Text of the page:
Daily Aspirin Can Harm Healthy Older Adults
A new study finds no benefit to outweigh risks for those who haven’t already had a heart attack
by Kathleen Fifield, AARP, September 17, 2018
Designed to “fill in the gaps” about whether daily low-dose aspirin has benefits for healthy adults over 70 — an age group left unaddressed in existing medical guidelines, a major new study published in the New England Journal of Medicine offers a clear no on that score.
The placebo-controlled, double-blind study involving nearly 20,000 healthy adults in the U.S. and Australia with a median age of 74 found that a daily baby aspirin had no effect on preventing dementia, disability or death, as well as, in a separate finding, no effect on preventing cardiovascular events such as heart attack or stroke. The study tracked participants for nearly five years.
What it did find? “An increased risk of bleeding … and a slight absolute increase in the death rate, though it’s not clear whether that was statistically or scientifically significant,” said one of the study’s lead authors, Anne Murray, M.D., a geriatrician and epidemiologist at Hennepin Healthcare in Minneapolis. She noted she was a little disappointed that such an inexpensive and accessible medication targeting inflammation didn’t turn out to be an apple-a-day equivalent for older people.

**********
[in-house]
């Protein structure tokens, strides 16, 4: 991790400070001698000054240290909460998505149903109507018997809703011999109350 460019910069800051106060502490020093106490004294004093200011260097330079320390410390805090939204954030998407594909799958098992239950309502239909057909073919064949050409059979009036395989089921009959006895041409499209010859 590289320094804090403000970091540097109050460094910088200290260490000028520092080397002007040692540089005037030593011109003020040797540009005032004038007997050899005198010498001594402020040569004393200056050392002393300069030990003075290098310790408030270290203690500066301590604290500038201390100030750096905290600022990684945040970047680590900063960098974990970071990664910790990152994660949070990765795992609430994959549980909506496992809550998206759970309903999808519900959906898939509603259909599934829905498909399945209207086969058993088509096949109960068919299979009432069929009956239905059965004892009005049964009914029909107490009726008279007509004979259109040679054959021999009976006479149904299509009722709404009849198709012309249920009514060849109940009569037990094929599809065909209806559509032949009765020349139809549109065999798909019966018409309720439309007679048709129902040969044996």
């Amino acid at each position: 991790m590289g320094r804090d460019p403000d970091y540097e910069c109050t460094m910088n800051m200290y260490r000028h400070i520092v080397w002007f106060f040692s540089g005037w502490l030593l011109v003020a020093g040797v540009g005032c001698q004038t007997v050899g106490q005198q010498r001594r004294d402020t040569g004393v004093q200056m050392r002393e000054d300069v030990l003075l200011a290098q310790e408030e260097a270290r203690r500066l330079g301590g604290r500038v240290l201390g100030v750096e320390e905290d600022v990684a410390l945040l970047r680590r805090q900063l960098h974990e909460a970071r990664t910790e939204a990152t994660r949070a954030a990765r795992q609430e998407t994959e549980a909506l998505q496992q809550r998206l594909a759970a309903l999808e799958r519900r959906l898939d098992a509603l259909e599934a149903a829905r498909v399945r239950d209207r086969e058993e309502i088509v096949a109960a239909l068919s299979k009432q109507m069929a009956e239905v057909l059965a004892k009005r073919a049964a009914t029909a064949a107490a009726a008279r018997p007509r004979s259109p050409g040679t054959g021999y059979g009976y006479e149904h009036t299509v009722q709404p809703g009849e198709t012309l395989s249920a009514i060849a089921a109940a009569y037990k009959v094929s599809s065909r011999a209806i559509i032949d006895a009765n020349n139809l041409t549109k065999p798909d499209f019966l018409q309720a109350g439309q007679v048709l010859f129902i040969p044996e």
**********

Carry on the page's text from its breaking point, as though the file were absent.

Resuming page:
If you’ve already had a stroke or heart attack — whatever your age — the risk of such internal bleeding is lower than your risk of another cardiovascular event. So you should keep taking aspirin as prescribed by a doctor. As Murray put it, “This study does not affect the advice for older people who have cardiovascular issues.” But for the specific group this study looked at, healthy adults over 70 — many of whom might have started taking aspirin on their own when hearing about its possibly preventive health benefits from something like news coverage, the risk of bleeding is not offset by any potential benefits.
Older people, Murray explained, are more at risk for the stomach and intestinal bleeding that can be caused by aspirin’s blood-thinning properties. That’s because the lining of their blood vessels, as well as the linings of their stomach and intestines, are more fragile and more susceptible to erosion.
Researchers also reported that the slight increase in deaths in the aspirin-treated group, compared to the placebo group, came from cancer. This was surprising since other studies have shown aspirin might help to protect against some cancers, such as colorectal cancer.
The study follows, and reinforces, another major look at aspirin’s benefits published in the Lancetlast month. That study found that even for those with a moderate risk of cardiovascular disease, the risk of bleeding with aspirin did not outweigh its potential heart attack-preventing benefits.